A more definitive sign of the change, though, came when Channel 4 introduced its "Chart Show" in the mid-1980's and, in addition to looking at the climbers and fallers in its mainstream pop chart, it also featured a "Heavy Metal" chart and a "Dance Music" chart. The specialist charts, subsequently, became the "Rock Chart", the "Indie Chart" and the "Dance Chart" and the show moved to ITV. This breakdown of pop music has long since become the normal basis for looking at what is selling in the marketplace and even the broader-based pop magazine Record Mirror had to concede defeat some time ago, in the face of competition from the newer and more specialist pop and rock magazines.
  I guess that my first reaction to the changing music scene was that this was just a temporary phenomenon and that traditional types of pop music — as I saw it — would reassert themselves, when the latest fashion died out. However, what I failed to understand was that these changes were more permanent.
5 Changing times and changing music. Where I once worked, my boss used to say that an individual's music tastes were well established by the age of 25 and don't progress beyond that stage. I would agree with this but I would tend to say that all our preferences and prejudices have become well established even earlier than that, in our teens. Clearly our attitudes to many things do alter over the years, as we mature, but, on the whole, I think our basic interests and views tend to become somewhat "set in stone" and some might say even narrow minded.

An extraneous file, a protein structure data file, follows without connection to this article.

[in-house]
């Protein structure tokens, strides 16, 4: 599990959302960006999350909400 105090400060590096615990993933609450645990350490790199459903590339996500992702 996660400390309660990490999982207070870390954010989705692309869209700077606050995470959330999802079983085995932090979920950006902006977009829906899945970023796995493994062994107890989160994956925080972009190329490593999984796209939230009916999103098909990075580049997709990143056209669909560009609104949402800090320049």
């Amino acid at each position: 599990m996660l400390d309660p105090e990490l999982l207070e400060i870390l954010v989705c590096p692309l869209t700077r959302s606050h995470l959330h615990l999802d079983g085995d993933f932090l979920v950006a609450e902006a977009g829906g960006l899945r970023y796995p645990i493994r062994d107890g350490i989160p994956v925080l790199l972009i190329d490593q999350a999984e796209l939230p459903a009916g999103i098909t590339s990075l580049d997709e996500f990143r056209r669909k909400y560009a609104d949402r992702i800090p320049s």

Certainly, a lot of the changes — for the worse — in society have been blamed by commentators on the sixties and the start of the so-called permissive society. This isn't a theme that I intend to go deeply into here and now, but I do feel that my generation was one of the craziest of the lot! What that period was about, in my view, was the beginning of a "progression" towards a Free market or "Free For All" in everything and that is a subject that I will come back to, at a later date.